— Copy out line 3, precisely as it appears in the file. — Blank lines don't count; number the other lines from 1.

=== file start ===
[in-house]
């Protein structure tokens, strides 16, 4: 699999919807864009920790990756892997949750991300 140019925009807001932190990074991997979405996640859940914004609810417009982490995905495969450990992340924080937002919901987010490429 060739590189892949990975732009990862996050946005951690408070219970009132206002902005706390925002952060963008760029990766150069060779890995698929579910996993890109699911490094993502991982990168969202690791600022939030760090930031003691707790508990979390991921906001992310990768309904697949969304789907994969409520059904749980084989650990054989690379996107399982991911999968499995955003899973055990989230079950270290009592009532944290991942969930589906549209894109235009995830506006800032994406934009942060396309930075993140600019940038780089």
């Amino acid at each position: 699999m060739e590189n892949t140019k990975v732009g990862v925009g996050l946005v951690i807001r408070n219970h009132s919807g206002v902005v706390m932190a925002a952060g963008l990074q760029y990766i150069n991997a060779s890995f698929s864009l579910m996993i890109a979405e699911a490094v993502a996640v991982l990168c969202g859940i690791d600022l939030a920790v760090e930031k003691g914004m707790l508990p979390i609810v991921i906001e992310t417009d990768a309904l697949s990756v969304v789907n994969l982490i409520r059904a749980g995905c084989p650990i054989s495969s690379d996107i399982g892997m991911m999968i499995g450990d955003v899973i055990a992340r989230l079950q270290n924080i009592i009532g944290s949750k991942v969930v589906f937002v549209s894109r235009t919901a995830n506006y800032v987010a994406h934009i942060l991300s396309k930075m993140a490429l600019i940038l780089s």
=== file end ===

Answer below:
């Amino acid at each position: 699999m060739e590189n892949t140019k990975v732009g990862v925009g996050l946005v951690i807001r408070n219970h009132s919807g206002v902005v706390m932190a925002a952060g963008l990074q760029y990766i150069n991997a060779s890995f698929s864009l579910m996993i890109a979405e699911a490094v993502a996640v991982l990168c969202g859940i690791d600022l939030a920790v760090e930031k003691g914004m707790l508990p979390i609810v991921i906001e992310t417009d990768a309904l697949s990756v969304v789907n994969l982490i409520r059904a749980g995905c084989p650990i054989s495969s690379d996107i399982g892997m991911m999968i499995g450990d955003v899973i055990a992340r989230l079950q270290n924080i009592i009532g944290s949750k991942v969930v589906f937002v549209s894109r235009t919901a995830n506006y800032v987010a994406h934009i942060l991300s396309k930075m993140a490429l600019i940038l780089s």